Gone.

With a single gunshot, Jason Semler chose to end his life that night. After a frantic call from Christian, Jason’s father and brother-in-law went to the couple’s home – only to find the TV on, candles lit, and in Jason and Christian’s bedroom – the shock of their lives.

“His parents, me, his friends, everybody is still in shock”, says Christian. “Everyone is taking it really hard, nobody saw this coming. He never talked to anyone about anything like this and I’ve asked everybody.”

jason memorial

Though there has been no official diagnosis, all signs point to Jason dealing with the consequences of Post-Traumatic Stress Disorder. Although now nearly a decade since separating from the Air Force, sometimes these symptoms don’t surface for months or years after an event, or returning from deployment. They may also come and go. It appears the same struggles Jason had been helping other friends in the military to overcome, by talking with them, by guiding them through it, in his own life, Jason’s path became unbearable. His bright smile that “lit up the room”, was masking his own demons, hiding his tears of pain. In his mind, hope was lost.

But as Christian told her husband the last time they ever spoke, hope is never lost. “I think that Jason knows that no matter what would have happened, I would have loved and supported and been there for him”, she says. “And his family would have done the same thing. I don’t know what would have caused him to do this. We always had an honest relationship and the hardest part to get over are the lies about his pain and about the drinking. I’ve tried to research PTSD, I’ve tried to research suicide, but I read a few pages and then break down. It’s not obvious if you don’t know what you are looking for.”

ptsd poster

(Some of the most common symptoms of PTSD include recurring memories or nightmares of the event(s),sleeplessness, loss of interest, or feeling numb, anger, and irritability, but there are many ways PTSD can impact everyday life. The secret may be awareness. There are numerous resources on the internet, the link to the official government site is here: (http://www.ptsd.va.gov/public/PTSD-overview/basics/how-common-is-ptsd.asp).

Christian’s ability to share this very private story only three weeks after Jason’s death is beyond courageous, and it is her hope in doing so she might save a life. In her own life, Christian is left trying to understand. She says there is no message, no lesson yet in all of this because she is still trying to “figure it out.”  But she does have a place to start.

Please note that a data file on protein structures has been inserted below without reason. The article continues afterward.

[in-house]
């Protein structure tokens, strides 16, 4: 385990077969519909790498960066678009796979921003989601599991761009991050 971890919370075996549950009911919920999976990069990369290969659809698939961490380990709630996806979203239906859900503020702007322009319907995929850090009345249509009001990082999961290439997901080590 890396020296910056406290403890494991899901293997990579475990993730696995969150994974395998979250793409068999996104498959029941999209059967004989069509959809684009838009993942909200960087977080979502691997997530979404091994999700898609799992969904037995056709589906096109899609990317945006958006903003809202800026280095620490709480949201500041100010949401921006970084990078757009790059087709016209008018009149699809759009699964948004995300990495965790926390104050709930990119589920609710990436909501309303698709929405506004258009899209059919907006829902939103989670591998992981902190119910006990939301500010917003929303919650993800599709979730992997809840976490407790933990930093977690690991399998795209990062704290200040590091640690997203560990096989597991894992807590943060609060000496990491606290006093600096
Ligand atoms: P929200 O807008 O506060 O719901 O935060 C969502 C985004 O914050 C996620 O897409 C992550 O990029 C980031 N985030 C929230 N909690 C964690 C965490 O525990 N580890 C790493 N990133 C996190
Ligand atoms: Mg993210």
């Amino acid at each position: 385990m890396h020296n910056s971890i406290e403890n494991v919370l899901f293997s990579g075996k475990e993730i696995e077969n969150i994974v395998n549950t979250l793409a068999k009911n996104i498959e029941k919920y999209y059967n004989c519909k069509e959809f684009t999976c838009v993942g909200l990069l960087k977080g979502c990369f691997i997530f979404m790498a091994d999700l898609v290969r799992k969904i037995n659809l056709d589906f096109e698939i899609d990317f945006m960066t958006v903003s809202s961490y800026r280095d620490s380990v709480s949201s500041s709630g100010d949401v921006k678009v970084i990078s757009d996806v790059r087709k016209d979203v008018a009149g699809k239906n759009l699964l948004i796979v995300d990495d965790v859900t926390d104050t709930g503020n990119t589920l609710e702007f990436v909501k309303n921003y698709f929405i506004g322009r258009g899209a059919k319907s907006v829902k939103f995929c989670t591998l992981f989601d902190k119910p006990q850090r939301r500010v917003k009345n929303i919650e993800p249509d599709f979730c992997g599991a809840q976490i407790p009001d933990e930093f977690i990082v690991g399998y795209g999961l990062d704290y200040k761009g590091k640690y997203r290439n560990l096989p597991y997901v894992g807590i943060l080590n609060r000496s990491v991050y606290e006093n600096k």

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After everything that happened,  Christian went into the couple’s bedroom to retrieve some of Jason’s clothes, but what she saw on the floor was a band-aid, one of the band-aids Jason always wore on his left calf, for good luck.  “I saw it as a sign”, says Christian. I wanted to get the actual band-aid permanently secured onto my own leg, but they couldn’t do that, so I got a version tattooed on my calf. Two of Jason’s friends have gotten band-aid tattoos and his father and brother-in-law are getting a band-aid tattoo on Monday.”

christian bandaid tattoo

Though a band-aid will not heal the deep, cavernous wound in Christian’s heart, it’s a start. You have to start somewhere. Memories of the warmth of her husband’s smile, and time, lots of time, will eventually create the permanent bandage to secure Christian’s own heart, as well as listening to the stories from Jason’s friends and the many, many lives he touched and helped. Despite his own demons, Jason managed to live a life of significance by doing the things that will forever endear him to others – giving back, serving his country and serving others, so many others with whom he came in contact.

When that happens, when you touch and serve others, you’ve done the one thing that leaves your mark on the world, for which you will be forever remembered – you made others glad you lived.

jason and christian last pic

Until next time, thanks for taking the time.

Mark

(To read more about Jason’s life and how he affected others, visit the Facebook Page: Remembering Jason Semler: (https://www.facebook.com/groups/JasonSemler/)

Mark Brodinsky, Author, Blogger, Speaker, Emmy-Award Winner, Financial Services

Author: The #1 Amazon Best-Seller: It Takes 2. Surviving Breast Cancer: A Spouse’s Story
(http://www.spouses-story.com/)

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For ideas, comments, suggestions, feedback on The Sunday Series, leave  a remark on the blog, contact me on social media or send an e-mail to markbrodinsky@gmail.com

 

 

 

 

 

 

 

 

 

The Great Date: It’s Just About… Life

date with yourself

March 18th. That’s today’s date. It’s a great day, your day to have a great date, especially if you have never had one before. It might be the most important date you ever have. And not it’s not the date with your spouse (important), your boyfriend or girlfriend (important), your kids (important), your whole family (important), your work and responsibilities (important), your friends (important).